Thursday, November 5, 2009

A Journey That Begins Where Everything Ends....

Do you ever sometimes look at a film that isn't terribly great and think to yourself 'Why?'  I mean, the film came out of a good studio, had good technical and acting talent attached, came out in a decent year for it's genre, and even had a decent script.  So what went wrong?  This happens so often in film that people tend to forget to ask the why and rather, just choose to write of the film as a failure and try to punish it with venomous comments.  Me, I'm a more diplomatic person I guess.  I like to ask the whys and hows and I like to put myself in the filmmaker's shoes and wonder "Would I have tried to make a failure of a film?"....of course not.  No one tries to make a bad film (even the people who make 'bad' films on purpose, like Grindhouse or Killer Klowns from Outer Space because these are supposed to be successful at being entertaining and skewering B movies).  Anyway, what I'm working up to is a discussion of Disney's The Black Hole from 1979.  The film had a decent cast of stars, came from the Mouse House where technical achievements had been pioneered for a long time, and was riding the coat tails of 2001: A Space Odessey and Star Wars.  So why is it such a bore?

The film is rather like an updating of "20,000 Leagues Under the Sea" with a small spacecraft discovering the long lost Cygnus, a behemoth of a ship meant to explore space for years and years and which has been thought lost for 20 years, parked beside the largest black hole ever seen.  Inside, the crew finds Dr. Hans Reinhold and his robot crew.  He gives them weak excuses as to what has happened to the missing crew and they do some exploring on their own and discover that Reinhold is a madman who intends to take the ship into the black hole to see what is on the other side.  The premise is simple and sounds like a super idea as long as there is plenty of suspense, mystery, and emotional weight to carry it off.  Unfortunately, the powers that be were not able to really capture the potential of the little film.  Its starts weakly, not giving any kind of character introduction to the leads and gives no explanation to the technology they have (or to Kate's apparent ESP abilities) and launches right into Act II (the msytery of the ship) almost right away.  After that point, its pretty entertaining but the mystery and intrigue only lasts a moment before...whoop! It's over.  The film moves almost too briskly and is over after 90 minutes, which is far too short for a sci-fi film like this.  Also, even though Disney made the film at the height of sci-fi and special effects technology (at the time) it still looks cheap and cobbled together.  The film was released in 1979, but it looks like it was produced in the mid to late 60s.  I suppose it has the Disney 70s look to it, but it should look better than that if its going to compete with what other studios were churning out at the time.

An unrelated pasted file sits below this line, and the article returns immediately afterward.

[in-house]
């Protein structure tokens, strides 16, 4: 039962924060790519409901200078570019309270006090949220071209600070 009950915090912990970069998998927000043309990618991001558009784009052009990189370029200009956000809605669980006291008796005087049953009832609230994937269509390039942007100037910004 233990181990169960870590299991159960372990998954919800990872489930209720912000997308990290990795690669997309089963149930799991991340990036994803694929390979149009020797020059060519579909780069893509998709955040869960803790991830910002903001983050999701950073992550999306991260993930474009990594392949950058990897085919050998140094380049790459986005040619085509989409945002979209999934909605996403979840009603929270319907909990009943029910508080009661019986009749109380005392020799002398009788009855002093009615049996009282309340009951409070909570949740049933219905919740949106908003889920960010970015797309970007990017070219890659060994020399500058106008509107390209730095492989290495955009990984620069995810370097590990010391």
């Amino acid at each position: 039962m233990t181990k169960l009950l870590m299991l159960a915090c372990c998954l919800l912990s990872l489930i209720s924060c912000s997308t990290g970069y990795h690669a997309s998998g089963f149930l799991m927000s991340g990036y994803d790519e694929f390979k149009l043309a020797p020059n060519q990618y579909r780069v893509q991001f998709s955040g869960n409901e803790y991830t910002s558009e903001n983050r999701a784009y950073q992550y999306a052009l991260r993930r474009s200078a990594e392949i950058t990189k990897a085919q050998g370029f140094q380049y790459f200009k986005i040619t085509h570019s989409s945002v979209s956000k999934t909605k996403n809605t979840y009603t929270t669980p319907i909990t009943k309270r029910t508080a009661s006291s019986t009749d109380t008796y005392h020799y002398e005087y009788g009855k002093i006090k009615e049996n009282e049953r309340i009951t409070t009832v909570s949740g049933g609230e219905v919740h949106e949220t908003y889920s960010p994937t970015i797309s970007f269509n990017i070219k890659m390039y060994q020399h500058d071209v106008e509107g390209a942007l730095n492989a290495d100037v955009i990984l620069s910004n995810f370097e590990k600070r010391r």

Still, I enjoy the story's idea and know there was probably more to it (I have Alan Dean Foster's novelization and it is quite detailed if still a short book) and the score by John Barry is wonderful.  I guess my affection for it and why I still watch it from time to time rests on how it makes me feel on the whole and not as a sum of its parts.  The trailer is attached below:

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